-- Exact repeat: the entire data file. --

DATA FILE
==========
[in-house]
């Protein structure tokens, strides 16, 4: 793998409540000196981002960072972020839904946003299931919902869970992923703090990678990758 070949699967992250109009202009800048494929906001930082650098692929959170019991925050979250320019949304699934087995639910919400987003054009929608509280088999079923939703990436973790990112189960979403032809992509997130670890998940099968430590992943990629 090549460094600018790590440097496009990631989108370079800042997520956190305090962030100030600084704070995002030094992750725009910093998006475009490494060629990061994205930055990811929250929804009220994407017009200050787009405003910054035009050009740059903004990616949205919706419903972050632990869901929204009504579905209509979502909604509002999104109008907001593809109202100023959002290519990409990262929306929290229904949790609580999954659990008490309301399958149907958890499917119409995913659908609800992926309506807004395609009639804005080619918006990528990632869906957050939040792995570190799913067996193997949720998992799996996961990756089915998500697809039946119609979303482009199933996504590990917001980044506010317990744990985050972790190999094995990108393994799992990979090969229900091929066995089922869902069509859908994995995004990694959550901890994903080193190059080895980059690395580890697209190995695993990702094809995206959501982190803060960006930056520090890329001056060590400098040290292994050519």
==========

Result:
[in-house]
């Protein structure tokens, strides 16, 4: 793998409540000196981002960072972020839904946003299931919902869970992923703090990678990758 070949699967992250109009202009800048494929906001930082650098692929959170019991925050979250320019949304699934087995639910919400987003054009929608509280088999079923939703990436973790990112189960979403032809992509997130670890998940099968430590992943990629 090549460094600018790590440097496009990631989108370079800042997520956190305090962030100030600084704070995002030094992750725009910093998006475009490494060629990061994205930055990811929250929804009220994407017009200050787009405003910054035009050009740059903004990616949205919706419903972050632990869901929204009504579905209509979502909604509002999104109008907001593809109202100023959002290519990409990262929306929290229904949790609580999954659990008490309301399958149907958890499917119409995913659908609800992926309506807004395609009639804005080619918006990528990632869906957050939040792995570190799913067996193997949720998992799996996961990756089915998500697809039946119609979303482009199933996504590990917001980044506010317990744990985050972790190999094995990108393994799992990979090969229900091929066995089922869902069509859908994995995004990694959550901890994903080193190059080895980059690395580890697209190995695993990702094809995206959501982190803060960006930056520090890329001056060590400098040290292994050519």